1. Kimura BJ, Shaw DJ, Amundson SA, Phan JN, Blanchard DG, DeMaria AN. Cardiac Limited Ultrasound Examination Techniques to Augment the Bedside Cardiac Physical Examination. J Ultrasound Med. 2015;34:1683–1690.

Carolyn M. Zelop, MD, is a Director of Perinatal Ultrasound and Research at The Valley Hospital, Ridgewood, New Jersey; a Clinical Professor of Ob/ Gyn at NYU School of Medicine; and she is a senior member of the AIUM and the ACOG rep to women’s imaging for ACR.

Interested in learning more about ultrasound and pregnancy? Check out the following posts from the Scan:

How to Obtain Focused Cardiac Ultrasound Images

My first exposure to handheld ultrasound was as a first-year medical student. I was assigned to a cardiology clinic with an attending that pioneered handheld ultrasound examinations. Watching him move from patient to patient and use ultrasound to simultaneously diagnose and teach inspired me to learn how to use ultrasound and incorporate it into my practice.


Parasternal long axis demonstrating a dilated left ventricle.

As a budding cardiologist, examining and triaging patients with handheld ultrasound is a part of my daily work. Although handheld ultrasound and the stethoscope differ vastly in their technology, at the bedside, both are limited by the user’s interpretation of the examination findings. I have found when using handheld ultrasound, as with the stethoscope, perhaps the most important tool is “between the ears.”

The “Introduction to Focused Cardiac Ultrasound” set of lectures provide an overview to focused cardiac ultrasound views and a guide to obtain them. The main goal is to develop an understanding of the scope of focused cardiac ultrasound and to “get the heart on the screen” when scanning. The first lecture focuses on the parasternal long axis and subcostal views of the heart. In practice these views will often be the most helpful and accessible. The second lecture reviews the parasternal and subcostal views and introduces the apical views of the heart. Each lecture includes sample diagnoses.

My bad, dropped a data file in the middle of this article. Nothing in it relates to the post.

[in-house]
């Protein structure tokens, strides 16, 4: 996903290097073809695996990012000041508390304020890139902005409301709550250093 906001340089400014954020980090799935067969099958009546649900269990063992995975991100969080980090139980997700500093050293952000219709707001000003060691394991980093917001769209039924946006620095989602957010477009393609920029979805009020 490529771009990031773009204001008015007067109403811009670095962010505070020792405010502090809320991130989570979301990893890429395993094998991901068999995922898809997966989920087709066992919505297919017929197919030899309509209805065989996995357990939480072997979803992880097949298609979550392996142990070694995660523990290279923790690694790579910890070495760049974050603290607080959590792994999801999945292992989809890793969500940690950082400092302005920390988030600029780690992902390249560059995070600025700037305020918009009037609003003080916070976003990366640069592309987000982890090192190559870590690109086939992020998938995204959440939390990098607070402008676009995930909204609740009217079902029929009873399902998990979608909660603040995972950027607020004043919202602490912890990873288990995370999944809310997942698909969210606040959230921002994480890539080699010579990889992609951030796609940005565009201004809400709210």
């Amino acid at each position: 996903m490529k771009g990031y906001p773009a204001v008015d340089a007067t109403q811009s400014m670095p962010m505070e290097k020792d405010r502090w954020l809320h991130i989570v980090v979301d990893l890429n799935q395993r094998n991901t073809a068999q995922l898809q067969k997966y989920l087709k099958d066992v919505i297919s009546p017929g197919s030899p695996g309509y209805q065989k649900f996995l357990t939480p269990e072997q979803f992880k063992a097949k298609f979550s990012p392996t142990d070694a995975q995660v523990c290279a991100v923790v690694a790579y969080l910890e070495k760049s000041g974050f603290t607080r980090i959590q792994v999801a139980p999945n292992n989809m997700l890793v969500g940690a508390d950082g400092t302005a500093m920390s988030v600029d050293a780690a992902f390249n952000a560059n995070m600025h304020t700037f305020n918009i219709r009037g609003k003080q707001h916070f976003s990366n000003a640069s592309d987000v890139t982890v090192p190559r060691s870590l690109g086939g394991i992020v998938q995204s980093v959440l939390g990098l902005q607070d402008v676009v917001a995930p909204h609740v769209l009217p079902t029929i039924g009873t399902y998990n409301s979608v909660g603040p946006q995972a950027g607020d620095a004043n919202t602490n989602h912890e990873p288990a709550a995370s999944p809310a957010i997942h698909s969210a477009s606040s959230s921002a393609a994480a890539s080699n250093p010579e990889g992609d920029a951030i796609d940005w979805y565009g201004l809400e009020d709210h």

My rationale for reviewing all the basic views of the heart is to provide a broad survey of all the windows and probe orientations. When a formal cardiac echo is ordered, these are the views and windows obtained by the sonographer. In practice with handheld ultrasound, one or two of these views can be utilized to answer the question at hand. Based on patient positioning and body habitus, however, certain windows may provide a better view of the heart.

My hope in sharing all the views in the second lecture is to not overwhelm the learner but rather provide a strong foundation in understanding the anatomical relationships of the ventricles and atria in the body and see how one window builds off the next. The views in this lecture are directly applicable to structured bedside ultrasound examinations, such as the “CLUE examination.”

At our home institution, we utilize these lectures in a continuously rolling small-group lecture series for our medical students and house staff. The cardiology fellow leads the lecture and the hands-on scanning portion, rotating every third week on the step-down cardiology unit. Overall the feedback has been positive with many of the trainees spreading the skills to other rotations. We are happy to share this resource and welcome feedback.

What resources are invaluable to you? What tools do you use to continually learn? Where do you find the information you need? Comment below or let us know on Twitter: @AIUM_Ultrasound.

Colin Phillips, MD, is Fellow, Division of Cardiovascular Disease at Beth Israel Deaconess Medical Center.